The new language in California Business & Professions Code Section 10026 that defines "Advance Fee" has been modified to clarify that services may not be divided into phases to avoid the new law: "Neither an advance fee nor the services to be performed shall be separated or divided into components for the purpose of avoiding the application of this section."
Loan modification agreements entered into and advance fees already collected on or before October 11, 2009 are not affected. Any advance fees collected after October 11, 2009 must be fully refunded to the clients. Even if the DRE issued a "no objection" letter, licensees may no longer collect advance fees despite an executed loan modification agreement.
Here's a program you may not have heard about, and honestly I hope that none of my clients will ever need to take advantage of it. Still, it can offer some peace of mind in today's uncertain job market.
Through the California Association of Realtors© (C.A.R.) Housing Affordability Fund Mortgage Protection Program, first time homebuyers who lose their jobs due to layoffs may be eligible to receive up to $1,500/month, for up to six months, to help make their mortgage payments. Qualified co-buyers could also receive $750 monthly for up to six months. C.A.R.'s Housing Affordability Fund has dedicated $1,000,000 towards this Mortgage Protection Program and estimates that up to 3,000 families will benefit from the program this year.
To qualify for this Mortgage Protection Program, you must:
If you're a first time homebuyer looking to benefit from Uncle Sam's tax credit, time may be running out. More than 1.4 million buyers have already qualified for the credit, but there is less than 60 days left until the program is scheduled to expire.
The National Association of Realtors and others are pushing to get some sort of extension, but as of now the program is set to expire on November 30th. If you're seriously considering purchasing a home in the near future you should keep this in mind. Qualified first time homebuyers (those who haven't owned a home in the past three years) are eligible for up to a $8,000 tax credit (10% of the purchase price up to $8,000) You must close on a home before November 30th, not just be in contract to purchase.
There's still time to take advantage of this program, but you probably should be in contract within the next few weeks in order to be able to close escrow by November 30th.
Additional information about this program can be found at the IRS's web site here:
U.S. Housing and Urban Development Secretary Shaun Donovan announced last Friday that the Federal Housing Administration (FHA) will allow homebuyers to apply the Obama Administration's new $8,000 first time homebuyer tax credit toward the purchase costs of an FHA-insured home. Donovan said the action will help stabilize the nation's housing market by stimulating home sales across the country.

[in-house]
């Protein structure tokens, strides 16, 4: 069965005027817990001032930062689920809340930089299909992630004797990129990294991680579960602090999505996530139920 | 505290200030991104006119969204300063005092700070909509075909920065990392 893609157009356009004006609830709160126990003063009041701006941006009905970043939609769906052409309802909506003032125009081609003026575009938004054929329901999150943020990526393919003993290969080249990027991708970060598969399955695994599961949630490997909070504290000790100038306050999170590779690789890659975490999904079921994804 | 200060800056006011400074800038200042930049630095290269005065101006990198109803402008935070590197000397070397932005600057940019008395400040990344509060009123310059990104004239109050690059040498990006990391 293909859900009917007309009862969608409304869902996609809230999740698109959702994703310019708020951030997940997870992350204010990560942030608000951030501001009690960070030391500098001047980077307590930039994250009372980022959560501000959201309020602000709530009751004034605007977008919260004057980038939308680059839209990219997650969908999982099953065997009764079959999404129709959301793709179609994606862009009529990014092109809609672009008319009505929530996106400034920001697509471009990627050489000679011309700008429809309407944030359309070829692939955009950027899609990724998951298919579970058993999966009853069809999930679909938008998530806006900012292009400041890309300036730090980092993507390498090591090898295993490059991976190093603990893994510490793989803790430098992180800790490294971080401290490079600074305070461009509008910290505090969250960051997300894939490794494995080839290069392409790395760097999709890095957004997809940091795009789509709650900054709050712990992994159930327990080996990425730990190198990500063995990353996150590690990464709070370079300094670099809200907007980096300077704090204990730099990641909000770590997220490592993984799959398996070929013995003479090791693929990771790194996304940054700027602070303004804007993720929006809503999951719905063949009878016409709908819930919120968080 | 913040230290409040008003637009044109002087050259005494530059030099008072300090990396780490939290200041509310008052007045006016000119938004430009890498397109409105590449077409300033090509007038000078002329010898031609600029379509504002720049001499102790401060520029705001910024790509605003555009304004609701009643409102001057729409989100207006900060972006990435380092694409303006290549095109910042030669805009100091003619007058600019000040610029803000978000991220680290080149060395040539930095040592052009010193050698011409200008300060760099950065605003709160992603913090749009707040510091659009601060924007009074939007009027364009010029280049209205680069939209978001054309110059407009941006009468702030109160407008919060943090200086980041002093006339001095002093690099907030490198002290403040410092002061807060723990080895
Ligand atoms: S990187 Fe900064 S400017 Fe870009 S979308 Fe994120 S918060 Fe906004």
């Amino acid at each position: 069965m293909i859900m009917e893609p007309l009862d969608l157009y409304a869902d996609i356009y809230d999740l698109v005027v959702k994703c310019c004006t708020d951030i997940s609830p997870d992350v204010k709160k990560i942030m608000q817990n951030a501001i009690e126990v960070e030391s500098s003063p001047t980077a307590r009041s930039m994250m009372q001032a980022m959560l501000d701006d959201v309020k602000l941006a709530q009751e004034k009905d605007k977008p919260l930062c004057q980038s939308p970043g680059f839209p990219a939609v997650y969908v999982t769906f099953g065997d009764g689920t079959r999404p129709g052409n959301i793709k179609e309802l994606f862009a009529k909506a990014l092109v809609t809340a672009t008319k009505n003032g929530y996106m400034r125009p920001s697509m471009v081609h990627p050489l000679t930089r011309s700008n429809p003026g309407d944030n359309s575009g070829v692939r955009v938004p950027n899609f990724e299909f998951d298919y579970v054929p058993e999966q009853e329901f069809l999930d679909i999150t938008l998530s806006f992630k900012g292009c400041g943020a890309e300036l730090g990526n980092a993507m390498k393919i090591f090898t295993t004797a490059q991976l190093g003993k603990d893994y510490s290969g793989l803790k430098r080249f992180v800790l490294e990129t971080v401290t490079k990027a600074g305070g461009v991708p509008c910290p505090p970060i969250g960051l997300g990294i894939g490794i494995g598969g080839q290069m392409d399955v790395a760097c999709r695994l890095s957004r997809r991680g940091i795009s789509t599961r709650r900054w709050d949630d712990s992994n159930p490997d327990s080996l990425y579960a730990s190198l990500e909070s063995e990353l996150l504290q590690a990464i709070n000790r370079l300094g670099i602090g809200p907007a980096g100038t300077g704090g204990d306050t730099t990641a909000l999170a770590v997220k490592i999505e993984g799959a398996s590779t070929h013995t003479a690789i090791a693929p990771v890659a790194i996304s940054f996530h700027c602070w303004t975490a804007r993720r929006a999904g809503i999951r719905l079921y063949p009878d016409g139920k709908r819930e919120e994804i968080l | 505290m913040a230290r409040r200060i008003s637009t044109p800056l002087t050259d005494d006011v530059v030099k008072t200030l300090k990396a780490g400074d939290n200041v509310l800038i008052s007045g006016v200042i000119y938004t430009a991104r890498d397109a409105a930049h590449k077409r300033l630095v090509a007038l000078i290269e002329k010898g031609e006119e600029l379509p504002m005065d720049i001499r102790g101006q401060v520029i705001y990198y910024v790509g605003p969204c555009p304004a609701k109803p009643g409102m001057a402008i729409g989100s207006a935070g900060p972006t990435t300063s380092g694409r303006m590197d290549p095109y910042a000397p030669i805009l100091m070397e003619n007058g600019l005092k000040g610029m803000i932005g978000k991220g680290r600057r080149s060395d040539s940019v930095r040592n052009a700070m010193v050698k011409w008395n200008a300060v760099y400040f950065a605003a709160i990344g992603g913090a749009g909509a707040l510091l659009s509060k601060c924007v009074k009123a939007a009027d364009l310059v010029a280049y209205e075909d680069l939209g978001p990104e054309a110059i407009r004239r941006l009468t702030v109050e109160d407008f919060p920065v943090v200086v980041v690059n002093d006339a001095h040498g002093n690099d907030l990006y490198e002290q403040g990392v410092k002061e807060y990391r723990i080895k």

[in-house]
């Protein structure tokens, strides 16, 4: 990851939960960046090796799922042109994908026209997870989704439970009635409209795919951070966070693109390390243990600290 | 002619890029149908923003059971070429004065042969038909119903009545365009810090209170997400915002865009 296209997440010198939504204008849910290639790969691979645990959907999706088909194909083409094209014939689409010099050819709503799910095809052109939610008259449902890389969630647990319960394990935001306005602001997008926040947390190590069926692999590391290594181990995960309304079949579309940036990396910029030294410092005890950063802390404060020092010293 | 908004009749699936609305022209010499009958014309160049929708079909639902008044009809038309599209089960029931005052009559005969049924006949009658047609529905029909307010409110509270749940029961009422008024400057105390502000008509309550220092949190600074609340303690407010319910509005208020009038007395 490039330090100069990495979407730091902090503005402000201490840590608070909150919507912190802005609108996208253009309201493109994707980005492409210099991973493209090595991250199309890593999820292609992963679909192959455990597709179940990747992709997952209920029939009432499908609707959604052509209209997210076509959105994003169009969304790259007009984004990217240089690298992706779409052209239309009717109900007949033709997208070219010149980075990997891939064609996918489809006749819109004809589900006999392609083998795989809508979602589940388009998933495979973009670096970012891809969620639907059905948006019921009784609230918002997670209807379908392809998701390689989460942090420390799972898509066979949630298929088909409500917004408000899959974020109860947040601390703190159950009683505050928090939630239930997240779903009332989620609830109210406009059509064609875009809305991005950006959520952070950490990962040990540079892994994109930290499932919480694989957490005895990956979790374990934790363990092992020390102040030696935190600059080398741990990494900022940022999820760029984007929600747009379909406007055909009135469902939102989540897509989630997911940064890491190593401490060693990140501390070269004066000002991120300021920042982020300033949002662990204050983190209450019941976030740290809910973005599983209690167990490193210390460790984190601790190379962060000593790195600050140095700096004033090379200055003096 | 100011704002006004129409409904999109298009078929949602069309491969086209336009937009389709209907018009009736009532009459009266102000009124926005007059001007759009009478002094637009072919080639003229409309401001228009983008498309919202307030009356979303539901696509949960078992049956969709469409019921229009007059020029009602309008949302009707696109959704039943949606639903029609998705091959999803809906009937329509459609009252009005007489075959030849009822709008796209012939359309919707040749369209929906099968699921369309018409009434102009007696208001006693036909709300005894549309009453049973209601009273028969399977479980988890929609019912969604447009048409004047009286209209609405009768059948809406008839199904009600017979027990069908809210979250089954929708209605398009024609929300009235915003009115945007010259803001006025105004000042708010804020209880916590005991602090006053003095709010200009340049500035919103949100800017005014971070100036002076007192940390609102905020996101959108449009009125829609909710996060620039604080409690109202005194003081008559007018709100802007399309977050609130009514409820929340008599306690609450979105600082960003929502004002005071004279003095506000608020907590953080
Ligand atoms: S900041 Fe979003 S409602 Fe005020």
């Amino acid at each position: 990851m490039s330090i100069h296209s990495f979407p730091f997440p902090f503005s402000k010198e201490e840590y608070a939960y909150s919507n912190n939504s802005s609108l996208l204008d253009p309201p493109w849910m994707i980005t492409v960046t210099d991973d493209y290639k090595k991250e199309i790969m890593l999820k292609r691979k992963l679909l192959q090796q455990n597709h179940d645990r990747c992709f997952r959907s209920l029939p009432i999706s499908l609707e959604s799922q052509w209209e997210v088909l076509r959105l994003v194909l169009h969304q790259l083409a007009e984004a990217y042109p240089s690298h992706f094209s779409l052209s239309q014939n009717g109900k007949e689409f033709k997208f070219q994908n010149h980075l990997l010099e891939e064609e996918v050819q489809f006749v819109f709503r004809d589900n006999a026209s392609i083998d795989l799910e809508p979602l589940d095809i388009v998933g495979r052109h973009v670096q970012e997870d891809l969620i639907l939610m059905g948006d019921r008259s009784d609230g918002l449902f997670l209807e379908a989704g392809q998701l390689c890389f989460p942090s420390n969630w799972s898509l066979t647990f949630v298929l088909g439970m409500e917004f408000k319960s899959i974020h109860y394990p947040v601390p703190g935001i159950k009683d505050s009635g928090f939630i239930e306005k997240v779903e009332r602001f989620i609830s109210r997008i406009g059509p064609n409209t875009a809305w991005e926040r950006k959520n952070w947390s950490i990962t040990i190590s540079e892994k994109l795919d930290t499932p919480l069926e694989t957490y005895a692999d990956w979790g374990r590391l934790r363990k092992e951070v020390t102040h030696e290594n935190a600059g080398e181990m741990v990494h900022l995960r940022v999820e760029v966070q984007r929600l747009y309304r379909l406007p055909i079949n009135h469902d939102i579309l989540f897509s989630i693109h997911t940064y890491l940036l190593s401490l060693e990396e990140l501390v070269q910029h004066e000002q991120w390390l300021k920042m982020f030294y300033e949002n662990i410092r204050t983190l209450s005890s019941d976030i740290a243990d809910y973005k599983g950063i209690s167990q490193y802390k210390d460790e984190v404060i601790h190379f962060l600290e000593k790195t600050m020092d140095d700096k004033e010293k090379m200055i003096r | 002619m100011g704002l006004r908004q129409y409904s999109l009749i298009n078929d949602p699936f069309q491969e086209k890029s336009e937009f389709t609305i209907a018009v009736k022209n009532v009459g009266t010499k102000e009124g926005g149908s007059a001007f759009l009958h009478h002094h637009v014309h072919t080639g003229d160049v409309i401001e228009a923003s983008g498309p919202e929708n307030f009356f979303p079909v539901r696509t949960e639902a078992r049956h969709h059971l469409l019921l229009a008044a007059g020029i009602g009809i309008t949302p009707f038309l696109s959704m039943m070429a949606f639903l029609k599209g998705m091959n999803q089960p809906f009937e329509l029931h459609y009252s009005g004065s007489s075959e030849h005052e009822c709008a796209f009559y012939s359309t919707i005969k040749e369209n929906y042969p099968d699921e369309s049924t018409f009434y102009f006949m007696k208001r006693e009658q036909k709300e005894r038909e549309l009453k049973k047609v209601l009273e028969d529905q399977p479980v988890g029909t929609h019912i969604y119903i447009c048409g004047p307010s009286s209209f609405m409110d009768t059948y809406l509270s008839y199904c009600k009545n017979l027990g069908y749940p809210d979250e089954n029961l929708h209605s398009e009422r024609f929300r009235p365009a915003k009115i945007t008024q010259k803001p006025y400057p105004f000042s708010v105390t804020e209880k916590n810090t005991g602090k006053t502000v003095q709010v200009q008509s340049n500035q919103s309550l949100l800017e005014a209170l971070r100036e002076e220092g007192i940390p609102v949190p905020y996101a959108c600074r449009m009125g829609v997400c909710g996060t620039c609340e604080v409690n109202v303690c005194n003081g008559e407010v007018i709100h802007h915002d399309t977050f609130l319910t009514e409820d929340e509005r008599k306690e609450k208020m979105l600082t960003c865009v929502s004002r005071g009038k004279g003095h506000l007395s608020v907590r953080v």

The American Recovery and Reinvestment Act of 2009 offers homebuyers a tax credit of up to $8,000 for purchasing their first home. Families can only access this credit after filing their tax returns with the IRS. The announcement detailed FHA's rules allowing state Housing Finance Agencies and certain non-profits to "monetize" up to the full amount of the tax credit (depending on the amount of the mortgage) so that borrowers can immediately apply the funds toward their down payments. Homebuyers using FHA approved lenders can apply the tax credit to their down payment in excess of 3.5 percent of appraised value or their closing costs, which can help achieve a lower interest rate. To read the FHA's new mortgagee letter, visit HUD's web site here:
Currently, borrowers applying for an FHA insured mortgage are required to make a minimum 3.5 percent down payment on the purchase of their home. Current law does not permit approved lenders to monetize the tax credit to meet the required 3.5 percent minimum down payment. Lenders can now monetize the tax credit for use as additional down payment, or for other closing costs, which can help achieve a lower interest rate. Buyers financing through state Housing Finance Agencies and certain non profits will be able to use the tax credit for their down payments via secondary financing provided by the HFA or non-profit.
In addition to the borrower's own cash investment, FHA allows parents, employers and other governmental entities to contribute towards the down payment. This action permits the first time homebuyer's anticipated tax credit under the Recovery Act to be applied toward the family's home purchase right away. Unlike seller funded down payment assistance, which was a vehicle for abuse, this program will allow homebuyers to shop for the best home price and services using their anticipated tax credit.
The Administration's homebuyer tax credit is estimated to stimulate 160,000 home sales across the nation, 101,000 of which will be first-time buyers who will receive the credit. Another 59,000 existing homeowners will be able to buy another home because a first-time buyer purchased their home.
Homebuyers should beware of mortgage scams and carefully compare benefits and costs when seeking out tax credit monetization services. Programs will vary from organization to organization and borrowers should consider whether the services make sense for them, as well as what company offers the most suitable and affordable option.
For every FHA borrower who is assisted through the tax credit program, FHA will collect the name and employer identification number of the organization providing the service as well as associated fees and charges. FHA will use this information to track the business closely and will refer any questionable practices to the appropriate regulatory agencies, as necessary.
Copyright 2009 - 2018 by Michael Lagae. All rights reserved
Michael Lagae, CalBRE #01790860
Coldwell Banker Residential Brokerage, CalBRE #01908304